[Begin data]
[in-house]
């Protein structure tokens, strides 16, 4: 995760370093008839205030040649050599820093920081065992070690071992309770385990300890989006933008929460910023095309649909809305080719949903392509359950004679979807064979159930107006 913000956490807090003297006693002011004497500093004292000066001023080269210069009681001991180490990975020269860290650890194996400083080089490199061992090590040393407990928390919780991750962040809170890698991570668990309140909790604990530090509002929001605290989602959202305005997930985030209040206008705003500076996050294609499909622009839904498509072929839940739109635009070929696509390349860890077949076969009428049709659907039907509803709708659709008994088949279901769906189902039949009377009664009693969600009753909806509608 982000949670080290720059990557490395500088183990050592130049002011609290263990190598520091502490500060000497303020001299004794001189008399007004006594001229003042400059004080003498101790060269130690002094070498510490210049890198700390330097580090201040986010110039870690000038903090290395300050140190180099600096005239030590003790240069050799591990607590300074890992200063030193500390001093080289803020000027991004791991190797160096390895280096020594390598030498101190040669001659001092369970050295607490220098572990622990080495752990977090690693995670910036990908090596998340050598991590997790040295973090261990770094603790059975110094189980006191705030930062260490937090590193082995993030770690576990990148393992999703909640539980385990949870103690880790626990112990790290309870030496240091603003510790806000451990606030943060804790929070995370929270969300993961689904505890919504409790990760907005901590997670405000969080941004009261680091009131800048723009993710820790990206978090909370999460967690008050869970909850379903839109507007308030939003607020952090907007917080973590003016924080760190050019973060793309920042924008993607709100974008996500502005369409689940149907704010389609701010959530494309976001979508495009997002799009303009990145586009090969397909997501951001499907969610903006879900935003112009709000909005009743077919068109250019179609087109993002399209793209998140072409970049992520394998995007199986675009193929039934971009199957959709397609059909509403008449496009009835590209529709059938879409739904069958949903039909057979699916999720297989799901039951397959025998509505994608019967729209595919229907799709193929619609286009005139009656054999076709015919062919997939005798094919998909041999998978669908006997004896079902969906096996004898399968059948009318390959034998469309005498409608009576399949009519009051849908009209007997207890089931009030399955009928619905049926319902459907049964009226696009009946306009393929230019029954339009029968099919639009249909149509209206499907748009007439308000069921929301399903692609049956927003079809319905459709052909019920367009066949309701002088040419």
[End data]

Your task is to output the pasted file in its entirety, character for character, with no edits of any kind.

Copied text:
[in-house]
């Protein structure tokens, strides 16, 4: 995760370093008839205030040649050599820093920081065992070690071992309770385990300890989006933008929460910023095309649909809305080719949903392509359950004679979807064979159930107006 913000956490807090003297006693002011004497500093004292000066001023080269210069009681001991180490990975020269860290650890194996400083080089490199061992090590040393407990928390919780991750962040809170890698991570668990309140909790604990530090509002929001605290989602959202305005997930985030209040206008705003500076996050294609499909622009839904498509072929839940739109635009070929696509390349860890077949076969009428049709659907039907509803709708659709008994088949279901769906189902039949009377009664009693969600009753909806509608 982000949670080290720059990557490395500088183990050592130049002011609290263990190598520091502490500060000497303020001299004794001189008399007004006594001229003042400059004080003498101790060269130690002094070498510490210049890198700390330097580090201040986010110039870690000038903090290395300050140190180099600096005239030590003790240069050799591990607590300074890992200063030193500390001093080289803020000027991004791991190797160096390895280096020594390598030498101190040669001659001092369970050295607490220098572990622990080495752990977090690693995670910036990908090596998340050598991590997790040295973090261990770094603790059975110094189980006191705030930062260490937090590193082995993030770690576990990148393992999703909640539980385990949870103690880790626990112990790290309870030496240091603003510790806000451990606030943060804790929070995370929270969300993961689904505890919504409790990760907005901590997670405000969080941004009261680091009131800048723009993710820790990206978090909370999460967690008050869970909850379903839109507007308030939003607020952090907007917080973590003016924080760190050019973060793309920042924008993607709100974008996500502005369409689940149907704010389609701010959530494309976001979508495009997002799009303009990145586009090969397909997501951001499907969610903006879900935003112009709000909005009743077919068109250019179609087109993002399209793209998140072409970049992520394998995007199986675009193929039934971009199957959709397609059909509403008449496009009835590209529709059938879409739904069958949903039909057979699916999720297989799901039951397959025998509505994608019967729209595919229907799709193929619609286009005139009656054999076709015919062919997939005798094919998909041999998978669908006997004896079902969906096996004898399968059948009318390959034998469309005498409608009576399949009519009051849908009209007997207890089931009030399955009928619905049926319902459907049964009226696009009946306009393929230019029954339009029968099919639009249909149509209206499907748009007439308000069921929301399903692609049956927003079809319905459709052909019920367009066949309701002088040419």